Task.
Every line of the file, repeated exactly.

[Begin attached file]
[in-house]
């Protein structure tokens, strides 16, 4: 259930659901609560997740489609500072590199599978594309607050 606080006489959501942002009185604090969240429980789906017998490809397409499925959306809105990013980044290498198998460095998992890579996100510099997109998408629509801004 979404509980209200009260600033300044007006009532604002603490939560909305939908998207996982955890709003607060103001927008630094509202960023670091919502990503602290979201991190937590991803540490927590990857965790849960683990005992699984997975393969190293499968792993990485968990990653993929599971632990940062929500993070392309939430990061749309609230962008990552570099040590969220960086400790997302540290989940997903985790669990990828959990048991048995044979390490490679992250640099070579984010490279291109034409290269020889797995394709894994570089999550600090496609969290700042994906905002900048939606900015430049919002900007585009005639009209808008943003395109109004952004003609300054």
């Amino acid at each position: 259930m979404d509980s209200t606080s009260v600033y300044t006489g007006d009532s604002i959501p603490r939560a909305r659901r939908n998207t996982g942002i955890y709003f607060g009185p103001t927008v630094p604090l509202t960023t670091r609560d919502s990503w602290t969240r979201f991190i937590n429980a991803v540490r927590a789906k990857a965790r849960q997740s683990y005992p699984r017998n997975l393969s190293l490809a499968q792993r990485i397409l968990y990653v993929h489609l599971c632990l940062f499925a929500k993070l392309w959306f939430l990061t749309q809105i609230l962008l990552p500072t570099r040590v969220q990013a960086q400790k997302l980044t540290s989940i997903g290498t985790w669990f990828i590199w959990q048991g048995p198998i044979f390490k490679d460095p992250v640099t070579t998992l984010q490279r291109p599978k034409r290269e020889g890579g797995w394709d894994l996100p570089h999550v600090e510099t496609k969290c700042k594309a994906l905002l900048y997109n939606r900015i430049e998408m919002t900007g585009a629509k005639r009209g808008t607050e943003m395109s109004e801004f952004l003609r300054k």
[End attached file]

[in-house]
């Protein structure tokens, strides 16, 4: 259930659901609560997740489609500072590199599978594309607050 606080006489959501942002009185604090969240429980789906017998490809397409499925959306809105990013980044290498198998460095998992890579996100510099997109998408629509801004 979404509980209200009260600033300044007006009532604002603490939560909305939908998207996982955890709003607060103001927008630094509202960023670091919502990503602290979201991190937590991803540490927590990857965790849960683990005992699984997975393969190293499968792993990485968990990653993929599971632990940062929500993070392309939430990061749309609230962008990552570099040590969220960086400790997302540290989940997903985790669990990828959990048991048995044979390490490679992250640099070579984010490279291109034409290269020889797995394709894994570089999550600090496609969290700042994906905002900048939606900015430049919002900007585009005639009209808008943003395109109004952004003609300054």
């Amino acid at each position: 259930m979404d509980s209200t606080s009260v600033y300044t006489g007006d009532s604002i959501p603490r939560a909305r659901r939908n998207t996982g942002i955890y709003f607060g009185p103001t927008v630094p604090l509202t960023t670091r609560d919502s990503w602290t969240r979201f991190i937590n429980a991803v540490r927590a789906k990857a965790r849960q997740s683990y005992p699984r017998n997975l393969s190293l490809a499968q792993r990485i397409l968990y990653v993929h489609l599971c632990l940062f499925a929500k993070l392309w959306f939430l990061t749309q809105i609230l962008l990552p500072t570099r040590v969220q990013a960086q400790k997302l980044t540290s989940i997903g290498t985790w669990f990828i590199w959990q048991g048995p198998i044979f390490k490679d460095p992250v640099t070579t998992l984010q490279r291109p599978k034409r290269e020889g890579g797995w394709d894994l996100p570089h999550v600090e510099t496609k969290c700042k594309a994906l905002l900048y997109n939606r900015i430049e998408m919002t900007g585009a629509k005639r009209g808008t607050e943003m395109s109004e801004f952004l003609r300054k």